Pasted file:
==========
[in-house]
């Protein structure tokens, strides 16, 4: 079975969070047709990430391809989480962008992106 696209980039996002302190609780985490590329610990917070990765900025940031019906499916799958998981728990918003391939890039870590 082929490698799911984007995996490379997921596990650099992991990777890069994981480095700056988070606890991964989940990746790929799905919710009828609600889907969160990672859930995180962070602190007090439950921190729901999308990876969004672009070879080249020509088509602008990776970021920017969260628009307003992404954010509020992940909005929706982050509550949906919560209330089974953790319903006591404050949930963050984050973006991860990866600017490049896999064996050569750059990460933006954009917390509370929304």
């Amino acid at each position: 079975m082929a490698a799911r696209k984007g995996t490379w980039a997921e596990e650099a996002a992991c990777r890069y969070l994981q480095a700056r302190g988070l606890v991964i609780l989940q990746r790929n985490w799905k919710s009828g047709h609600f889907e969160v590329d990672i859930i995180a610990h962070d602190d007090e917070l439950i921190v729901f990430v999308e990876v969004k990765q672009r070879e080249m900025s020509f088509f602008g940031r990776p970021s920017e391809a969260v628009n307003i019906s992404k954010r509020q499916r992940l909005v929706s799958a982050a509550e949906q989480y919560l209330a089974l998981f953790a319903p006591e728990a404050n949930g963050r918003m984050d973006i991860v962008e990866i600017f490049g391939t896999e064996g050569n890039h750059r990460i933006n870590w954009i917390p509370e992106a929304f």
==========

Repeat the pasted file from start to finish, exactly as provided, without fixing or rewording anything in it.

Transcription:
[in-house]
């Protein structure tokens, strides 16, 4: 079975969070047709990430391809989480962008992106 696209980039996002302190609780985490590329610990917070990765900025940031019906499916799958998981728990918003391939890039870590 082929490698799911984007995996490379997921596990650099992991990777890069994981480095700056988070606890991964989940990746790929799905919710009828609600889907969160990672859930995180962070602190007090439950921190729901999308990876969004672009070879080249020509088509602008990776970021920017969260628009307003992404954010509020992940909005929706982050509550949906919560209330089974953790319903006591404050949930963050984050973006991860990866600017490049896999064996050569750059990460933006954009917390509370929304």
């Amino acid at each position: 079975m082929a490698a799911r696209k984007g995996t490379w980039a997921e596990e650099a996002a992991c990777r890069y969070l994981q480095a700056r302190g988070l606890v991964i609780l989940q990746r790929n985490w799905k919710s009828g047709h609600f889907e969160v590329d990672i859930i995180a610990h962070d602190d007090e917070l439950i921190v729901f990430v999308e990876v969004k990765q672009r070879e080249m900025s020509f088509f602008g940031r990776p970021s920017e391809a969260v628009n307003i019906s992404k954010r509020q499916r992940l909005v929706s799958a982050a509550e949906q989480y919560l209330a089974l998981f953790a319903p006591e728990a404050n949930g963050r918003m984050d973006i991860v962008e990866i600017f490049g391939t896999e064996g050569n890039h750059r990460i933006n870590w954009i917390p509370e992106a929304f």